Hawaiian Value: Mālama
This episode is the final in a series of six shows in which each episode focuses on a specific Hawaiian value. The Hawaiian value for this show is mālama, which means to care for, protect and maintain.
The top story comes from the students at Aliamanu Middle School on Oahu, who report on the efforts of the National Oceanic and Atmospheric Administration (NOAA) and its community of volunteers to mālama the Hawaiian Monk Seal.
Also featured are student stories from the following schools:
Seabury Hall Upper School (Maui): Paul Higashino of the Kahoolawe Island Reserve Commission welcomes and relies on the valuable assistance from volunteers in restoration and re-vegetation efforts on Kahoolawe Island, which for decades was used as a target in military exercises.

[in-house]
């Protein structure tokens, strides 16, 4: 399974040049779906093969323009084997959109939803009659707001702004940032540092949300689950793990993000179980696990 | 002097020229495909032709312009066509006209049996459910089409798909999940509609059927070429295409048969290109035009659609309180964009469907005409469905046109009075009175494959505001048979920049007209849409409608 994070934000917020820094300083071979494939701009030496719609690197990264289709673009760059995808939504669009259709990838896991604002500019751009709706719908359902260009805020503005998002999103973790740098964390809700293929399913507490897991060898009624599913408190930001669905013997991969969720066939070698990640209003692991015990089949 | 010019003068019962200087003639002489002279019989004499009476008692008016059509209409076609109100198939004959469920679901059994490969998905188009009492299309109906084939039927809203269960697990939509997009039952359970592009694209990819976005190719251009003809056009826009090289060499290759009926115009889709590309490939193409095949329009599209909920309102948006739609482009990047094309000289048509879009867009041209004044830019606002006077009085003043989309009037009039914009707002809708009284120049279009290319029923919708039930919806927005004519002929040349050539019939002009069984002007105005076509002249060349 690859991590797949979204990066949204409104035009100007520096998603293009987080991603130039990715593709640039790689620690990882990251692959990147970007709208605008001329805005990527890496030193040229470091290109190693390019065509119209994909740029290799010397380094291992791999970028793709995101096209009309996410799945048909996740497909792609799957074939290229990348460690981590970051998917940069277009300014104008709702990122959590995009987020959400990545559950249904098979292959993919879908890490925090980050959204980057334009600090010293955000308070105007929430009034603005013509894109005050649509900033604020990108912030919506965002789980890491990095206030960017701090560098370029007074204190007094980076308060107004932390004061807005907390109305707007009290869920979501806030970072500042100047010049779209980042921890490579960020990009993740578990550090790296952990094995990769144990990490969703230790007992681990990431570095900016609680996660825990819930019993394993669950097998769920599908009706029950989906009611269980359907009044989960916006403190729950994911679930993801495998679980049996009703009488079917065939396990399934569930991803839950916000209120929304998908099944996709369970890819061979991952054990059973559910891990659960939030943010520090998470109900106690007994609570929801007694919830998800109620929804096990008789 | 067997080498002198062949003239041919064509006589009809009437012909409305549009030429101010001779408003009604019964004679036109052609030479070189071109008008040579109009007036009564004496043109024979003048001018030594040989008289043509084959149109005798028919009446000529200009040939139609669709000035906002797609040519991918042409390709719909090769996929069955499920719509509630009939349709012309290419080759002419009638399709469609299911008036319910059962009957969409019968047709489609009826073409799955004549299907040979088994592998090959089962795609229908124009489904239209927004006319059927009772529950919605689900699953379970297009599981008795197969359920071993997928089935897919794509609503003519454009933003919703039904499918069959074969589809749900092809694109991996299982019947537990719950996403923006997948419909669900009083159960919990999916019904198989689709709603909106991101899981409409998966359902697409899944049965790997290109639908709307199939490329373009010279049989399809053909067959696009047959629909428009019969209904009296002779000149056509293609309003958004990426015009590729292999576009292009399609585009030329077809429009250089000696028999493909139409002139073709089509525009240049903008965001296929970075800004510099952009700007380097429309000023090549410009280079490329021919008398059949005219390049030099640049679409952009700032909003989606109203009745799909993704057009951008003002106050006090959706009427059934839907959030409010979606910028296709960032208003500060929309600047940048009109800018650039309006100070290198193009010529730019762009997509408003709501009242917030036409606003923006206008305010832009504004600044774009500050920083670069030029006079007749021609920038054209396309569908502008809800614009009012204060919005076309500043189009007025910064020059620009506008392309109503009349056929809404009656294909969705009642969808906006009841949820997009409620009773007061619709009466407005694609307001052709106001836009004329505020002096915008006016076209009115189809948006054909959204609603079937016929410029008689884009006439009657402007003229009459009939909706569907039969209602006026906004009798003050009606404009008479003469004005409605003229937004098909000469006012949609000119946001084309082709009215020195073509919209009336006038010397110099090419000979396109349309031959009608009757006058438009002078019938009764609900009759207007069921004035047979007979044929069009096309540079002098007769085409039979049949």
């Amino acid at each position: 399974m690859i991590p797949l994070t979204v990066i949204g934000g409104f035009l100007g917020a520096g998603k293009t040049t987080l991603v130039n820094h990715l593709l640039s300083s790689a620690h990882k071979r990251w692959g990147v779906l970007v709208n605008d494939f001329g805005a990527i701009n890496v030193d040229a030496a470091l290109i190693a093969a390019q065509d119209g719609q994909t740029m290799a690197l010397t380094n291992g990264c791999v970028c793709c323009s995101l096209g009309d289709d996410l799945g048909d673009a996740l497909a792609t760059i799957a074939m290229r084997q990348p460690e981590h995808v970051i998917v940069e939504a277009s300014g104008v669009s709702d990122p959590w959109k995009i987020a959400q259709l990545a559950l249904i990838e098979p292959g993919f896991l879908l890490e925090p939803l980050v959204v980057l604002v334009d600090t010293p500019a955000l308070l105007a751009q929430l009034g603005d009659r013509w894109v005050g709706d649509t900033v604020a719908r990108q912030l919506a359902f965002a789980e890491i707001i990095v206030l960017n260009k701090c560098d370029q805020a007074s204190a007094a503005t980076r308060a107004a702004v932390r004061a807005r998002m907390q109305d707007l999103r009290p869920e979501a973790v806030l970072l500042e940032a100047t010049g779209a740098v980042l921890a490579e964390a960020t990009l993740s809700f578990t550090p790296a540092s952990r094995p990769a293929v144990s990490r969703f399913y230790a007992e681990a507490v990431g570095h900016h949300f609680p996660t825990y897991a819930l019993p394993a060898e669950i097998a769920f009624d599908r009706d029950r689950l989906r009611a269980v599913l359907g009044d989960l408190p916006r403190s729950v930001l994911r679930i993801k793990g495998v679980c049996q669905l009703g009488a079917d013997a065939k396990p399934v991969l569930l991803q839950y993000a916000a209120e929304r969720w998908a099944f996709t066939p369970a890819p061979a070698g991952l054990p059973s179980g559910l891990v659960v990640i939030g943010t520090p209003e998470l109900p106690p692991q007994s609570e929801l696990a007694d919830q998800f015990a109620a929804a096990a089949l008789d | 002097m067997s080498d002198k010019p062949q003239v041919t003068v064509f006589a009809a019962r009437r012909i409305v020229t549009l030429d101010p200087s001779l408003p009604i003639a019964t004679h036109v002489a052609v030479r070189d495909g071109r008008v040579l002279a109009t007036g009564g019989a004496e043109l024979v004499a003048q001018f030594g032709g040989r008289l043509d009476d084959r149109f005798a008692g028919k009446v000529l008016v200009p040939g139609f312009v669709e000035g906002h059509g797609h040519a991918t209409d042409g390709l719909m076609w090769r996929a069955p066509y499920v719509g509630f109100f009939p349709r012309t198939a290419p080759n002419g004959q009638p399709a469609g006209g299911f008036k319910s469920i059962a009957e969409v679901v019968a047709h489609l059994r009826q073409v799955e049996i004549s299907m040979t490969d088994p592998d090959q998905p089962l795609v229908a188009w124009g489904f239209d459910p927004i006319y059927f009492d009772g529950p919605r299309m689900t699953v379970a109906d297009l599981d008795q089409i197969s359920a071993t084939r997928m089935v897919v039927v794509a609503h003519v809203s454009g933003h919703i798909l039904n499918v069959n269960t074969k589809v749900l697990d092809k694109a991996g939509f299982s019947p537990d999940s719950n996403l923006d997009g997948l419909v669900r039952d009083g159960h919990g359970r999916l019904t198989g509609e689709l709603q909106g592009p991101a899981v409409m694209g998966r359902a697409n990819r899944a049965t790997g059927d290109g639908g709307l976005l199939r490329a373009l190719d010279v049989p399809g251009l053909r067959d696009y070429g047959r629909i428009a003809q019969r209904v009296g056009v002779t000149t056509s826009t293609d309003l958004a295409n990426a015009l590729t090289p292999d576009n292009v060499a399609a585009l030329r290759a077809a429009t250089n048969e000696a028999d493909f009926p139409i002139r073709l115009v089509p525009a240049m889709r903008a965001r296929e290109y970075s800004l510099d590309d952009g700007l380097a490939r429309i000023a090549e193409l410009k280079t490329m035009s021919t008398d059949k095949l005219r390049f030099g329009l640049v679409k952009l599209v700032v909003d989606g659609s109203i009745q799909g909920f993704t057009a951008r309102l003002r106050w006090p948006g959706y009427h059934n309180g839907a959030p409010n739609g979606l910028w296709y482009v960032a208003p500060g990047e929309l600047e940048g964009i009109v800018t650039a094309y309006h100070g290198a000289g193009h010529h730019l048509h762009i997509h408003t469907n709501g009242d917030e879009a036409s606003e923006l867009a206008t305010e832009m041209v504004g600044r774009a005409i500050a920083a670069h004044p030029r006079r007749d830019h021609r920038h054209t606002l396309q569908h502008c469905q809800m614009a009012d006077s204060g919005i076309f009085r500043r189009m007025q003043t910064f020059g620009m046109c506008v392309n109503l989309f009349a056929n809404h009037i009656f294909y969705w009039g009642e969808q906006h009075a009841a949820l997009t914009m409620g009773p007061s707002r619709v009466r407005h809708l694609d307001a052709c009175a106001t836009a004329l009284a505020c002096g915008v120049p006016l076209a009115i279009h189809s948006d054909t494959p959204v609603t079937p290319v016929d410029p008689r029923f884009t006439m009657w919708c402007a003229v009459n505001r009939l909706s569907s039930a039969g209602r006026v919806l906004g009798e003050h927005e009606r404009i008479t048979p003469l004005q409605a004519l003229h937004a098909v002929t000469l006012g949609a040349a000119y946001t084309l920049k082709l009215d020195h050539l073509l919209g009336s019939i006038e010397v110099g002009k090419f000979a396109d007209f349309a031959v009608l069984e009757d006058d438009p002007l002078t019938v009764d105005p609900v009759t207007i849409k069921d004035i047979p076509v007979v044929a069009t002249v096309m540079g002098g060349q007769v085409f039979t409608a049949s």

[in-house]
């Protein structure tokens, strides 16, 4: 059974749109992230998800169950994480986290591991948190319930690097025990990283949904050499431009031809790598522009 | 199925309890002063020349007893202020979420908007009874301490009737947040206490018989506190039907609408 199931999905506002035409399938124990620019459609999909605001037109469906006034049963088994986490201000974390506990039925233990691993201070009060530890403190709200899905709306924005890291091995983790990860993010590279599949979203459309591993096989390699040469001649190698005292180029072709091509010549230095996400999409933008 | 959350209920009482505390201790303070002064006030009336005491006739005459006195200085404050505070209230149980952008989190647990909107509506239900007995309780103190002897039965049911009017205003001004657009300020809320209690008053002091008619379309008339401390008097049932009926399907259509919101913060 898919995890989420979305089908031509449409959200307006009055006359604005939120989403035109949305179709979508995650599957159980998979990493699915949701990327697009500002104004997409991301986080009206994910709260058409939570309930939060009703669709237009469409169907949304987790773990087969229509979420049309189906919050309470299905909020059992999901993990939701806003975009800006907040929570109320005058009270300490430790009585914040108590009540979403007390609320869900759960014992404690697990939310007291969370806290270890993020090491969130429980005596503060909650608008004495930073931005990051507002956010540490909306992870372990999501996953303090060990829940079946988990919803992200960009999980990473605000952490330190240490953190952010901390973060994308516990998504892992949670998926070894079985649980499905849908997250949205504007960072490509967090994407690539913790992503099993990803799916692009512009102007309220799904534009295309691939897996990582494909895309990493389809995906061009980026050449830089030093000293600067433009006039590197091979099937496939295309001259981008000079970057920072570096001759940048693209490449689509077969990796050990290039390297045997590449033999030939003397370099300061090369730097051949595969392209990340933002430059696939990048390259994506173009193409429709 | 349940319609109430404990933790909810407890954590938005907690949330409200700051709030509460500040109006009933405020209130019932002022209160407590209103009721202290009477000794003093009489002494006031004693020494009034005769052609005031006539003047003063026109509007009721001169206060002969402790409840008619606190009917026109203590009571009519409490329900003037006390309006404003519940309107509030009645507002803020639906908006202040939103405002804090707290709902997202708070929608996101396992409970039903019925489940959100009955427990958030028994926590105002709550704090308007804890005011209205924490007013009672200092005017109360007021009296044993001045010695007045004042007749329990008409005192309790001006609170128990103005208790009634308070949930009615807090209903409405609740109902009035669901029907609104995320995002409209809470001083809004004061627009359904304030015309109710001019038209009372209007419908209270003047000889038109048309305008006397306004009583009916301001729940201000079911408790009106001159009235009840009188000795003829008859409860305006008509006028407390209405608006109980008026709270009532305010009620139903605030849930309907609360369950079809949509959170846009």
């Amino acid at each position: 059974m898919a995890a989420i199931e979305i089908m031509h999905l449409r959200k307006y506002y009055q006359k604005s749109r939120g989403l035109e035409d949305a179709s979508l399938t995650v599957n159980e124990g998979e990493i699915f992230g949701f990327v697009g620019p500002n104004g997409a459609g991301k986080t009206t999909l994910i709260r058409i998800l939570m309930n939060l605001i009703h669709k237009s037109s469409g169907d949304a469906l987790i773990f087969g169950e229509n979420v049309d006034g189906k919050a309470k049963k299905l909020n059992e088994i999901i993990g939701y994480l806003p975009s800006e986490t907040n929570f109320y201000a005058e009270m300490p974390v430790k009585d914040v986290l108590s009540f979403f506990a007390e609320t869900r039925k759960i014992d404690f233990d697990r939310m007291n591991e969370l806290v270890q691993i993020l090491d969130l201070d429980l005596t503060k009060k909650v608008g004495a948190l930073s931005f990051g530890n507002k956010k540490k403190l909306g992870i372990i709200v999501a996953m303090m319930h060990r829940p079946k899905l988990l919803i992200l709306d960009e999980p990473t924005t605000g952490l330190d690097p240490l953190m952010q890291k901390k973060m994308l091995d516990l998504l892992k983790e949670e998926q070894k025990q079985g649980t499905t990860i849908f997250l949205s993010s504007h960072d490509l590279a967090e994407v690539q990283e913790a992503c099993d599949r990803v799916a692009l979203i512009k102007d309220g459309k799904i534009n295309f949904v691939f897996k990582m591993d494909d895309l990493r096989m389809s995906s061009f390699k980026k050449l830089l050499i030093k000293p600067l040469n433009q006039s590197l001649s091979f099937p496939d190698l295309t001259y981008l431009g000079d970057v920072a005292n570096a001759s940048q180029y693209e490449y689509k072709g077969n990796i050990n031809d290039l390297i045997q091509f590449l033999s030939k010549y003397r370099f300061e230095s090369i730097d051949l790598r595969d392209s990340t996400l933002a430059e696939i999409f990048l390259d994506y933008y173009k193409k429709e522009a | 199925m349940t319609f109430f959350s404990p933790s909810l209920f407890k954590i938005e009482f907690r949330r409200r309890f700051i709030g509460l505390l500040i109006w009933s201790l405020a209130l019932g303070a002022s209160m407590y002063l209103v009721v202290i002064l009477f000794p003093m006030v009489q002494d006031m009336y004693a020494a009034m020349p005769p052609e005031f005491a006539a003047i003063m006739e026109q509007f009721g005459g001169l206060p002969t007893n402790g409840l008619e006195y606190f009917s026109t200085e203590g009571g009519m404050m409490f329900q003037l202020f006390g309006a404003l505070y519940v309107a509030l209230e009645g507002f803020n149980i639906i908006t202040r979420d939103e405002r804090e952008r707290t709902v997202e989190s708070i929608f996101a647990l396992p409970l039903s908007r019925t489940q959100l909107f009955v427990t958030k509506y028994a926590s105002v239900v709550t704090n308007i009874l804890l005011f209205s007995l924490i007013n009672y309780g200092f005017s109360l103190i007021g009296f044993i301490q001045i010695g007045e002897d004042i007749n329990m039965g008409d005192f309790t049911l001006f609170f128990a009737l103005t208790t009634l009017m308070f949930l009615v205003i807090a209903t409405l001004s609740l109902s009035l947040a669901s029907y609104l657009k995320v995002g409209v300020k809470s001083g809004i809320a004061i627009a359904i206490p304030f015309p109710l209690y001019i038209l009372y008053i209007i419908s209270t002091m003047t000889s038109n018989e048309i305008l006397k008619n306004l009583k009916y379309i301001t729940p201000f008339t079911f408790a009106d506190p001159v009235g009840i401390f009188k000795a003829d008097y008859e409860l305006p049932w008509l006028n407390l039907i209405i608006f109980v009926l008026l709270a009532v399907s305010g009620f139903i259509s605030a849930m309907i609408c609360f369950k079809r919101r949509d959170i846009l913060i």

Kauai High School (Kauai): Students cover five key steps in preparing for a hurricane.
Maui High School (Maui): Maui resident Martha Watkins learns valuable lessons from caring for her Alzheimer’s Disease-stricken mother.
Chiefess Kamakahelei Middle School (Kauai): Residents of Kauai mālama the traditional process practiced by their ancestors for generations of collecting pa’a’kai – sea salt –from a salt pond in Hanapepe.
Waianae Intermediate School (Oahu): Students at Waianae Intermediate School mālama students with severe disabilities by acting as peer tutors in their adapted physical education class.
Punahou School (Oahu): Punahou Student Dakota Miller, the youngest beekeeper in Hawaii, cares for an apiary to help protect Hawaii’s dwindling bee population.
Kamehameha Schools Maui Middle (Maui): A community rebuilds Koieie Loko Ia, an ancient, royal fishpond in Kihei, Maui.
This episode is hosted by Hana K-12 School in Hana, Maui.
This program encores Saturday, Sept. 10 at 12:00 pm and Sunday, Sept. 81 at 3:00 pm. You can also view HIKI NŌ episodes on our website, www.pbshawaii.org/hikino.